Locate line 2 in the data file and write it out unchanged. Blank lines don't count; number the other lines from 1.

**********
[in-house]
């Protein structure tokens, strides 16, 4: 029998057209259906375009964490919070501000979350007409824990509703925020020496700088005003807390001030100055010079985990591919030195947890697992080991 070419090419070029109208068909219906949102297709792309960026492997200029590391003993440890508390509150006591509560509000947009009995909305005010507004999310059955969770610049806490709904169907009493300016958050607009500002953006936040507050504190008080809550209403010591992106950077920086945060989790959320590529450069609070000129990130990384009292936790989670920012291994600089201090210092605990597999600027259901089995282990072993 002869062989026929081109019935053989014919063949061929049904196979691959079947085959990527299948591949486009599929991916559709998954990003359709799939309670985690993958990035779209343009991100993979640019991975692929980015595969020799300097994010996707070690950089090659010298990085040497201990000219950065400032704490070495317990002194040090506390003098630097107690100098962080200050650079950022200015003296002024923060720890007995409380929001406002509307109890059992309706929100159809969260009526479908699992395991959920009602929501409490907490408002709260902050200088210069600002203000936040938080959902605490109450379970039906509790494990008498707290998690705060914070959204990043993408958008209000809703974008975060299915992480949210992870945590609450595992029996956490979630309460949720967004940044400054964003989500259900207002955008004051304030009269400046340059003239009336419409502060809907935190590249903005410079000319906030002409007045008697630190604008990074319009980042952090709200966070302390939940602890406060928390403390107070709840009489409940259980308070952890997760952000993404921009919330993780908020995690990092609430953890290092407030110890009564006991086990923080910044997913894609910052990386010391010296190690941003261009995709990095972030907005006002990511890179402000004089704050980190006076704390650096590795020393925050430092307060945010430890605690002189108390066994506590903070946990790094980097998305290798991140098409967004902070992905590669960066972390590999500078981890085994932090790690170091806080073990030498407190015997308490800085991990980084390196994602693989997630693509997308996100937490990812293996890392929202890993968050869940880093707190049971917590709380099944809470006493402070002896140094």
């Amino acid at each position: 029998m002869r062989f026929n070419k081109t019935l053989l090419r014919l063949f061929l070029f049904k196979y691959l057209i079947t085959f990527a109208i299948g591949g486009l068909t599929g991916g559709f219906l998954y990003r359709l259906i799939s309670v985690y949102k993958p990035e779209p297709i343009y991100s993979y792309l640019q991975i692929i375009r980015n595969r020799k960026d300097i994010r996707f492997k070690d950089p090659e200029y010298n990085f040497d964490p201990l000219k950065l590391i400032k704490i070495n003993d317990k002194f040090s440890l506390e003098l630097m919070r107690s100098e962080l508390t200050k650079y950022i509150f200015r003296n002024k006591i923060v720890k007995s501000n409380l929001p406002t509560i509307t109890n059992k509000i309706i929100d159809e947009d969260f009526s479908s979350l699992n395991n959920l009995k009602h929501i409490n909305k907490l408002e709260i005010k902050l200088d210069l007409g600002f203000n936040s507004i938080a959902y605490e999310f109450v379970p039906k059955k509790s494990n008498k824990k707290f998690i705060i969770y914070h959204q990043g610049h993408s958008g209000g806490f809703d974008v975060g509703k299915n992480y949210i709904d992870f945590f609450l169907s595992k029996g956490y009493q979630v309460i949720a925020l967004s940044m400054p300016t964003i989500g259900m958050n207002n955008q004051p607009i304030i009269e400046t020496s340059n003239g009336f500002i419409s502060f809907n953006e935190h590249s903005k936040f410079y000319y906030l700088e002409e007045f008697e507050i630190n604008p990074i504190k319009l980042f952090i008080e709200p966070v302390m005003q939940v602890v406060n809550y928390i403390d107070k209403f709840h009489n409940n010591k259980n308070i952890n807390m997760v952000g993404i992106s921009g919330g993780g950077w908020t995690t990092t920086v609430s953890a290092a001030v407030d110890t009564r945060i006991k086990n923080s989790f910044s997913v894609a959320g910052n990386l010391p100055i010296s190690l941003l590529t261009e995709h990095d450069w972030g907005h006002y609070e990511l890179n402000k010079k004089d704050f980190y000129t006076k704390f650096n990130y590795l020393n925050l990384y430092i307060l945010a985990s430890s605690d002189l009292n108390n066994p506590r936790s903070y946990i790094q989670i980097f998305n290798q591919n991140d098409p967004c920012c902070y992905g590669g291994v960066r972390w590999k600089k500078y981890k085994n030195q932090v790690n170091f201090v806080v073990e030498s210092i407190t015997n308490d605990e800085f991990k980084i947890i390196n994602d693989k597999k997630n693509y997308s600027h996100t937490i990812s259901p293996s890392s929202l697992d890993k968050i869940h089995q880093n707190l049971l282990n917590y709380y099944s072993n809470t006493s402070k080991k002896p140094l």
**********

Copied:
């Protein structure tokens, strides 16, 4: 029998057209259906375009964490919070501000979350007409824990509703925020020496700088005003807390001030100055010079985990591919030195947890697992080991 070419090419070029109208068909219906949102297709792309960026492997200029590391003993440890508390509150006591509560509000947009009995909305005010507004999310059955969770610049806490709904169907009493300016958050607009500002953006936040507050504190008080809550209403010591992106950077920086945060989790959320590529450069609070000129990130990384009292936790989670920012291994600089201090210092605990597999600027259901089995282990072993 002869062989026929081109019935053989014919063949061929049904196979691959079947085959990527299948591949486009599929991916559709998954990003359709799939309670985690993958990035779209343009991100993979640019991975692929980015595969020799300097994010996707070690950089090659010298990085040497201990000219950065400032704490070495317990002194040090506390003098630097107690100098962080200050650079950022200015003296002024923060720890007995409380929001406002509307109890059992309706929100159809969260009526479908699992395991959920009602929501409490907490408002709260902050200088210069600002203000936040938080959902605490109450379970039906509790494990008498707290998690705060914070959204990043993408958008209000809703974008975060299915992480949210992870945590609450595992029996956490979630309460949720967004940044400054964003989500259900207002955008004051304030009269400046340059003239009336419409502060809907935190590249903005410079000319906030002409007045008697630190604008990074319009980042952090709200966070302390939940602890406060928390403390107070709840009489409940259980308070952890997760952000993404921009919330993780908020995690990092609430953890290092407030110890009564006991086990923080910044997913894609910052990386010391010296190690941003261009995709990095972030907005006002990511890179402000004089704050980190006076704390650096590795020393925050430092307060945010430890605690002189108390066994506590903070946990790094980097998305290798991140098409967004902070992905590669960066972390590999500078981890085994932090790690170091806080073990030498407190015997308490800085991990980084390196994602693989997630693509997308996100937490990812293996890392929202890993968050869940880093707190049971917590709380099944809470006493402070002896140094």